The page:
Saturday, April 3, 2010

My Traditional Polish Easter Basket

A Traditional Polish Swieconka Easter Basket
I thought I would share with you some of my favorite Polish Easter holiday traditions and foods. One of my favorite times of the year is the Easter season. I look forward to having "Polish Easter Soup" all year!

Traditionally we would prepare the Easter Basket on Saturday morning and take it to church to have the foods blessed. These foods would not be eaten until Easter morning. The origins of preparing the basket comes from medieval times.The blessing of the basket was meant to insure that there would be sufficient provisions for your family in the upcoming year. The Polish traditions have roots in the foods found in the Passover meal; lamb,bread, wine and bitter herbs.

Here's what's in my basket:
Maslo/Butter: Shaped into the form of a lamb. The Paschal Lamb reminds us the goodness of Christ that  we should have towards all things. Jesus is our Paschal {Passover} lamb, by whose blood we are saved.

Chleb/Easter Bread: A round rye loaf of bread, often topped with the shape of a cross. Symbolic of Jesus, the Bread of  Everlasting Life.

Chrzan/Horseradish: Symbolic of the Passion of Christ. May be white or red (with beets).It reminds us of the bitter herbs in the Passover meal, which symbolizes the harshness of life.

Jajka/Eggs: Indicates new life and Christ's Resurrection from the Tomb.Easter eggs are the crowning touch of the Easter basket. Intricate and elaborate designs show the creativity of the maker. Polish Easter eggs can be decorated with intricate beeswax designs or religious inscriptions, pisanki, painted, malowanki, , or colored with natural dyes, called kraszanki. Egg decoration is an art form in Slavic cultures. Pisanki is a method known to have been used in Poland since the 10th century. The Easter eggs, duck or chicken, were washed. Then artists used a wax stylus to inscribe an Easter greeting or Easter symbols on the eggs before boiling. The wax was removed only after coloring the egg, leaving an elaborate pattern or script visible on the shell.Painted eggs are also popular in Poland. The malowanki, vibrant with the colors of spring, are often intended for gifts and not consumption. The naturally dyed eggs, called Kraszanki, are often dyed with onion skins or beet skins. Just as a chick breaks out of the shell,  Jesus emerged from the tomb Easter morning.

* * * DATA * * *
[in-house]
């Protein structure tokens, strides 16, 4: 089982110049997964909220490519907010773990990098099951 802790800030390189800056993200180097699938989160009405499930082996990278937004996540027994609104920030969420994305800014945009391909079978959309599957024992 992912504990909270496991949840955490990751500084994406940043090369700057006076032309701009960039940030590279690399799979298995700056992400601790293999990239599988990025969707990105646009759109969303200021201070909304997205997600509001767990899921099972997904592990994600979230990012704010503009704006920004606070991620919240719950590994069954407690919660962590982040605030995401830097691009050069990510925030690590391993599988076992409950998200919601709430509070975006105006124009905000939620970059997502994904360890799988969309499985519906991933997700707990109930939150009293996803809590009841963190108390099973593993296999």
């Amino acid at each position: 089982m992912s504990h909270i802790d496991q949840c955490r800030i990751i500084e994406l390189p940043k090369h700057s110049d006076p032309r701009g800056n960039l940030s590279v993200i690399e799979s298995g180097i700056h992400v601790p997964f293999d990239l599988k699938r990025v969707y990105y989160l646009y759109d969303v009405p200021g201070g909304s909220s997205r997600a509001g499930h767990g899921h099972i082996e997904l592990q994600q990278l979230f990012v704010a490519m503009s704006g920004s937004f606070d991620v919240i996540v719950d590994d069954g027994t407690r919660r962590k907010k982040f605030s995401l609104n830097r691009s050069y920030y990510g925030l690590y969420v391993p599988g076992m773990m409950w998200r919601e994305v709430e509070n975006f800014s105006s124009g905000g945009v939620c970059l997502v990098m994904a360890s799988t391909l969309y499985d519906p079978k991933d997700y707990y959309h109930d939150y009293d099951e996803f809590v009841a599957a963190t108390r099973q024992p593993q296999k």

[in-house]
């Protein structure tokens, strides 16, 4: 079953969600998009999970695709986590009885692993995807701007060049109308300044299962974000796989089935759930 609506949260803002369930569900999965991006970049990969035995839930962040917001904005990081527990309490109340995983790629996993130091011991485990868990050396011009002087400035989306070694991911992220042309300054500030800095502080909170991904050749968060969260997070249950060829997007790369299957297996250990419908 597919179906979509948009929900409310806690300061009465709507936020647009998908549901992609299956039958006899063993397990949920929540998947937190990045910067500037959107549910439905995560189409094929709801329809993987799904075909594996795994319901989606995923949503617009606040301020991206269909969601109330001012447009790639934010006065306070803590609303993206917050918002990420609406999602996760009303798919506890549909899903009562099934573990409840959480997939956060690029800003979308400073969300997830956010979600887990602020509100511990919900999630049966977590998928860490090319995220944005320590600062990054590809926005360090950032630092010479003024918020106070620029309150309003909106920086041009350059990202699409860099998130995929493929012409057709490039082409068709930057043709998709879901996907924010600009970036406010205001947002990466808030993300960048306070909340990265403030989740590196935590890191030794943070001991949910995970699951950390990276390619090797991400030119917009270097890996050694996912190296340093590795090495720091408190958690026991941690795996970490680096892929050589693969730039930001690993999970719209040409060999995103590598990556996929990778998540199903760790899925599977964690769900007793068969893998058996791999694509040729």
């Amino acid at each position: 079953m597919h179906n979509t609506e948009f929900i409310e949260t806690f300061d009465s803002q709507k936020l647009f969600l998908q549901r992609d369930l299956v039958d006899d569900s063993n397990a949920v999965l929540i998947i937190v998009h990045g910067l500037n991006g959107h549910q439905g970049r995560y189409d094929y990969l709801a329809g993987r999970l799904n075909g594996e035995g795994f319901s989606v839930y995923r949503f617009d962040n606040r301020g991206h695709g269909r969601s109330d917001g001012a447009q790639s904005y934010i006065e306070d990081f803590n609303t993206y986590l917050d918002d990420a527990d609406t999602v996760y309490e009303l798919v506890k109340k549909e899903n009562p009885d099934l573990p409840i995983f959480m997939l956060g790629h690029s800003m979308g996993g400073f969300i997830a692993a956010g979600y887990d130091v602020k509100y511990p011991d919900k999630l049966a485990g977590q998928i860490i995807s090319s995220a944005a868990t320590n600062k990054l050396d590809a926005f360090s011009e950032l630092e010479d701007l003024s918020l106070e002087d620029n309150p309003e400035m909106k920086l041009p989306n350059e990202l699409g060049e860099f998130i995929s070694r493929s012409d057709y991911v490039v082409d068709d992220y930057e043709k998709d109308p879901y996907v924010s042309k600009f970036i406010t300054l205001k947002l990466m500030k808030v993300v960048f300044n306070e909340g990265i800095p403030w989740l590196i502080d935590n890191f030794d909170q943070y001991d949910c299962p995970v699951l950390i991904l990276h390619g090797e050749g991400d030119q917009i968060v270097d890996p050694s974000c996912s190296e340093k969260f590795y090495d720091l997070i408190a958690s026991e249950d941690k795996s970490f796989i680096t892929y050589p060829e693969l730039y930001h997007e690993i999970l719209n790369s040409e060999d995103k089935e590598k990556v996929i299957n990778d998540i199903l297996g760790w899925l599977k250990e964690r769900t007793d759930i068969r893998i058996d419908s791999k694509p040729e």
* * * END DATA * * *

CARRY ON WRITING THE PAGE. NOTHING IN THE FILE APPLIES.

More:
Szynka/Ham: At the time of Jesus, following Jewish law,pork was a forbidden meat to eat. Ham celebrates the freedom of the New Law which came into effect through Jesus' resurrection.

Kielbasa/Polish Sausage: This spicy mixture of coarse pieces of pork products, reminds us on God's favor and generosity. The links of the sausage remind us of the chains of death that work broken by the resurrection of  Jesus, and the chains that bind us as a family.

Slonina/Smoked Bacon: A symbol of the over abundance of God's mercy and generosity. In our family we traditionally use a piece of salt pork.

Sol/Salt: A necessary element in our physical life, that Jesus used it symbolism; "You are the salt of the Earth."

Ser/Cheese: The Farmers' cheese we use is a salted white cheese-made from milk, salt and soured, then pressed thru a cheesecloth to form a small slab of cheese. This fresh cheese symbolizes  the moderation that Christians should have.

I also use a sprig of boxwood to decorate my basket, In Poland, on Palm Sunday,  Christians would bring boxwood sprigs and pussy willow to be blessed, as Palms would not naturally be found in Poland.

I also include some sweets in my basket, more traditionally, a small yeast cake called a babka, would be served as part of the Easter meal.

Easter Soup:
Bialy barszcz/White Borscht recipe:
2 links smoked Polish sausage (Kielbasa)
2c sour cream
2 eggs-slightly beaten
2-3 Tablespoons white flour
White Vinegar

Soup Additions:
Cubed kielbasa, ham and saltpork
Cubed Farmers Cheese
Cubed Rye bread-light and dark
Hard boiled eggs-diced
White or red horseradish

To make the soup:

In a large pot cover the links of kielbasa with water. Cook on low simmer about 1 hour, piercing the skins of the kielbasa to release the juices.  I simmer my salt pork at the same time in the same water. Remove the meats. Reserve the stock. The Borscht is made from the stock from the meats. In a bowl slight beat the eggs, sour cream and flour. Blend about 1 cup of the warm stock with the sour cream and egg mixture, this will temper the mixture to help prevent curdling. Blend the stock and sour cream mixture back into the stock, bring to simmer-do not boil-to prevent curdling! Add vinegar to taste-I add about 6-8 Tablespoons of white vinegar-tasting after each addition until the soup is slightly tart..

Serve this soup over the additions-and add a bit of horseradish to taste
Years ago, my daughter one day in the middle of summer, asked me if I could make her Easter soup! I think my jaw hit the floor-In all my years I had never had Easter soup at any time of the year except for Easter! I would have never asked my mother to make it at any other time of the year-it was that special to us! But now occasionally I'll make it for her, and it's every bit as special to us no matter when we serve it. Sometimes, it's just good to get back to the traditions that make each one of our families special, and to remember our roots.

I hope you will share some of your comments with me. WesoĊ‚ego Alleluja!


  1. Interesting post! I've always been curious about polish food since there are some polish bakeries and supermarkets in my town but I've never been in.

    Thanks for stopping by and leaving a comment on my blog!

  2. Just came back from St. Patrick's Church. Got our Easter Basket blessed. There has to be over 200 baskets getting blessed. The priest said the church never smelled so good.